[Sca-cooks] New 'invention' of medieval food?
Laura C. Minnick
lcm at jeffnet.org
Fri Aug 19 05:48:41 PDT 2011
On 8/19/2011 5:23 AM, Craig Daniel wrote:
> On Fri, Aug 19, 2011 at 7:12 AM, Laura C. Minnick<lcm at jeffnet.org> wrote:
>>> "The word "Vinegar"derives from the Latin "Vin Aicer" (two words and not
>>> one), meaning "wine soured".
>>> The old French language bought the word to the English in the form of "vin
>>> aigre" eventually being Anglo saxonised to the word we know today
>>> Hence when a product is made with Ale- that in effect has become sour it
>>> becomes "ale aigre" or once again Anglo saxonised it becomes "Ale-gar". "
>> 'Anglo saxonized'. OMG! He's a linguist too! Coining new words right and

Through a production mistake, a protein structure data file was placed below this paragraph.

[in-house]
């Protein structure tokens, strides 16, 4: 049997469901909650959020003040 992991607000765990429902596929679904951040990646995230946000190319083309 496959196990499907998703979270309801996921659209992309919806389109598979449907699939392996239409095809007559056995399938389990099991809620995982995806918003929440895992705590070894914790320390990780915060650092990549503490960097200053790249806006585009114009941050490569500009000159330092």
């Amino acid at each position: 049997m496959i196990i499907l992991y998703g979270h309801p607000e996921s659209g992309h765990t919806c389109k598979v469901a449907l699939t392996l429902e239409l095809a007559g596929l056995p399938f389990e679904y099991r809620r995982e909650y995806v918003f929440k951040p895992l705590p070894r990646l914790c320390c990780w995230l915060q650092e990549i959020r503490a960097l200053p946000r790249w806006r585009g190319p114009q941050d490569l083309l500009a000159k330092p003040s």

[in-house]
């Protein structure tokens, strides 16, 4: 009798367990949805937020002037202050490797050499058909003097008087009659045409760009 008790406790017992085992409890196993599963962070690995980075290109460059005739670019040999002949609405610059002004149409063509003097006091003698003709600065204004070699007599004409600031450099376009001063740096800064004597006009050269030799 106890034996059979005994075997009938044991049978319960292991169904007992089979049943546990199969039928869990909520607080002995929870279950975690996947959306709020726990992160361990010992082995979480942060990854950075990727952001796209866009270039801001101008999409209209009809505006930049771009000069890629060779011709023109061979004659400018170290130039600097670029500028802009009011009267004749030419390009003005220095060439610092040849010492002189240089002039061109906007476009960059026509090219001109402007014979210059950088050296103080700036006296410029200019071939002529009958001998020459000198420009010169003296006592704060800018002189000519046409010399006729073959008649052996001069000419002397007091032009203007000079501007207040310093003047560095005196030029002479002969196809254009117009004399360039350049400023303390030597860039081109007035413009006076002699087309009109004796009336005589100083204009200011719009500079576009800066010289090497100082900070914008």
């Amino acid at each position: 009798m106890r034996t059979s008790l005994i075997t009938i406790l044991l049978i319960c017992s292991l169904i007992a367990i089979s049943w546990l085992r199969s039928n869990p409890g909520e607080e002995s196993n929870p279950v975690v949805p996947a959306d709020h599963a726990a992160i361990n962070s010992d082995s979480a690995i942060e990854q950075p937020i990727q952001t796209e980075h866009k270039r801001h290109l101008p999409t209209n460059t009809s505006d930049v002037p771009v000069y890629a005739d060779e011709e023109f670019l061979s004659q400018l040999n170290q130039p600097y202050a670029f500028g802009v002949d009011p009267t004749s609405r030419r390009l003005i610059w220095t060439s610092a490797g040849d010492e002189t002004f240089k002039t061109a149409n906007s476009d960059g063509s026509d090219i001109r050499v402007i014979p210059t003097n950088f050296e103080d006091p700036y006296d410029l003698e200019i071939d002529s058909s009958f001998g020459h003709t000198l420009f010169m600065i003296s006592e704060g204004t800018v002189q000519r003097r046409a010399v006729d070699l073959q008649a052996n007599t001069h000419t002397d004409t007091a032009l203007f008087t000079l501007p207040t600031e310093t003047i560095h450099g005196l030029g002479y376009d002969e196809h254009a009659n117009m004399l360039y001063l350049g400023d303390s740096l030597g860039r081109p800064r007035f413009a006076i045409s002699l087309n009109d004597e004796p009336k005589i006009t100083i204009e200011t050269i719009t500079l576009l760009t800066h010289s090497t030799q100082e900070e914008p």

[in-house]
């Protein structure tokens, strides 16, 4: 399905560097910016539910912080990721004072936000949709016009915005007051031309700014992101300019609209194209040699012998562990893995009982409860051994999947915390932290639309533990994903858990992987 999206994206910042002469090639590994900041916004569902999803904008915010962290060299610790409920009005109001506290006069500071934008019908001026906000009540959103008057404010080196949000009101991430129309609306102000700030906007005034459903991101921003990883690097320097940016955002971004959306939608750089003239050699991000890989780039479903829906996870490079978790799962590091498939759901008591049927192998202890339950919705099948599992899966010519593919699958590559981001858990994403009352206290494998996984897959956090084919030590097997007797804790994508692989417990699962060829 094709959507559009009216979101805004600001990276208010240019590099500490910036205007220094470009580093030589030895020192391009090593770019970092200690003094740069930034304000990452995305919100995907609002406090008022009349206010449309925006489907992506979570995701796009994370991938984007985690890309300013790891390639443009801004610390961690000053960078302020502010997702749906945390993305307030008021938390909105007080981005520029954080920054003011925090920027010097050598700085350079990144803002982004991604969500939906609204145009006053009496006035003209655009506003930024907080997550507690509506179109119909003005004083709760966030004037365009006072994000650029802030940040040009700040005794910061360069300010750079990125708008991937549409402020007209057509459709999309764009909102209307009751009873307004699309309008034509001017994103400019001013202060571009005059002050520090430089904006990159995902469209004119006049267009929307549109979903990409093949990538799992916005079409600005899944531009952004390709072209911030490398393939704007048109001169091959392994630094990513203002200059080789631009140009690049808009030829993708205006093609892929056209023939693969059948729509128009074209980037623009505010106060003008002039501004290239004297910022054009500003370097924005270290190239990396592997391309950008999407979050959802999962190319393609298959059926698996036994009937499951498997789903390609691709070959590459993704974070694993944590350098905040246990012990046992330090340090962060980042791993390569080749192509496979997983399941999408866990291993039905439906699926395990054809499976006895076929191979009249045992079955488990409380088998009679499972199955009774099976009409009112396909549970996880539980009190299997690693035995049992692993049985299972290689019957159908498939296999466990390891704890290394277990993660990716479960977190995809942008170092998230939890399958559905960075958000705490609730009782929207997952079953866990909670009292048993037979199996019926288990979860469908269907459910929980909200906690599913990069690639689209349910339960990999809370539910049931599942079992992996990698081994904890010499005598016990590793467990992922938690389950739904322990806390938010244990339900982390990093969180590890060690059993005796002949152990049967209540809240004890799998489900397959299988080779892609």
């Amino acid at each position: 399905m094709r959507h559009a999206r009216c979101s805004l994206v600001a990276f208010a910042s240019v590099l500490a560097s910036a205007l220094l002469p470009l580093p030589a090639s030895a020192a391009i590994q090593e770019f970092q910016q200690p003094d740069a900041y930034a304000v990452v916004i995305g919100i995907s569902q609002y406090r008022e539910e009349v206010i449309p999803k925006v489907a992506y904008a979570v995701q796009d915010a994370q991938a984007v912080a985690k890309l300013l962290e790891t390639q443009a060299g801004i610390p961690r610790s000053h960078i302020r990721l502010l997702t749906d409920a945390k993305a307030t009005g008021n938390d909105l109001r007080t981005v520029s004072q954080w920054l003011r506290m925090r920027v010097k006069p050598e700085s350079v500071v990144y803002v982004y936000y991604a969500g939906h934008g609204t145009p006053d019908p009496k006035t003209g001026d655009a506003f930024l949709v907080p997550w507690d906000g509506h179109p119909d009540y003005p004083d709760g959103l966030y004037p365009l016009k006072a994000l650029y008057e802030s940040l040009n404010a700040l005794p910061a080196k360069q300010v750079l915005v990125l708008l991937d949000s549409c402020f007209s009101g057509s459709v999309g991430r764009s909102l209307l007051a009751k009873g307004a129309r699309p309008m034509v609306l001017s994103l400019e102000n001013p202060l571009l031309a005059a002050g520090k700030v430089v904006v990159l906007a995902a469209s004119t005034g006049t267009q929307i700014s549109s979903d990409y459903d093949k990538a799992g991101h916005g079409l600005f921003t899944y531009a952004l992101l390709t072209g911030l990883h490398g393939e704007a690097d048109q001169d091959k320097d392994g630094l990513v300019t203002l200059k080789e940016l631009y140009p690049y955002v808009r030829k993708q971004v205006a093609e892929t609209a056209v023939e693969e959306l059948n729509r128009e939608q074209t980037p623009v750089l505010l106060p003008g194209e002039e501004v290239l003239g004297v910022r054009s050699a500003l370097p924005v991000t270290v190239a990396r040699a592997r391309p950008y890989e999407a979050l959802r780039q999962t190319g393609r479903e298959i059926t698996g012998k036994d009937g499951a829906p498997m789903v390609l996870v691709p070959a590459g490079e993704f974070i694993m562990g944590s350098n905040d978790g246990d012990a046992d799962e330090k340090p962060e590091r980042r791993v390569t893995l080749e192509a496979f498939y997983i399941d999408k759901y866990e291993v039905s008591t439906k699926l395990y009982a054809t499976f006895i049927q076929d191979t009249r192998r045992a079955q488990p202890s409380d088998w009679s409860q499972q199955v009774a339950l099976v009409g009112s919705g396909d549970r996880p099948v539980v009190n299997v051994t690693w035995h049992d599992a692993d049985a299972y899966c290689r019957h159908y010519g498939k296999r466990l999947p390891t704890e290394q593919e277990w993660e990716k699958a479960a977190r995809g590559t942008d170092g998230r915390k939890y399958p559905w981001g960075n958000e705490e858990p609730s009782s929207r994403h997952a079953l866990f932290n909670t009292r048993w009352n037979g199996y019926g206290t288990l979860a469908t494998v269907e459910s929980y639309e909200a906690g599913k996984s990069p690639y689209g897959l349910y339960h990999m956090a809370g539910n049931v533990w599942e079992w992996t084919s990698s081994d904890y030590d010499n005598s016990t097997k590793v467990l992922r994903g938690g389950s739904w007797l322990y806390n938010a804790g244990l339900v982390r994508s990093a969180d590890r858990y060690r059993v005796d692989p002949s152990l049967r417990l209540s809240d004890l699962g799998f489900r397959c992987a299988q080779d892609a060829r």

>> The word is vinegar, idiot. Which in the 15th c was known to be made of
>> wine, cider, or ale. No fancy new word needed. But you can't trademark
>> 'vinegar'. ;-)
> Actually, I have seen references to Middle English uses of the word
> "alegar" (albeit only in secondary sources about brewing; haven't
> chased down any references) - but I'm quite certain it was more
> commonly referred to as a vinegar, even back then.
Really? Any idea where it might appear in period texts, if it does? It
could just as likely be a modern construct to make the differentiation.
I've not been able to find anything in any of the language works I have.
And I did point out to him that 'aigre' does not necessarily become
'gar' as he seems to suggest it would if 'Anglo-saxonized'. After all,
'gar' in Anglo-Saxon is spear. Not sour. :-)
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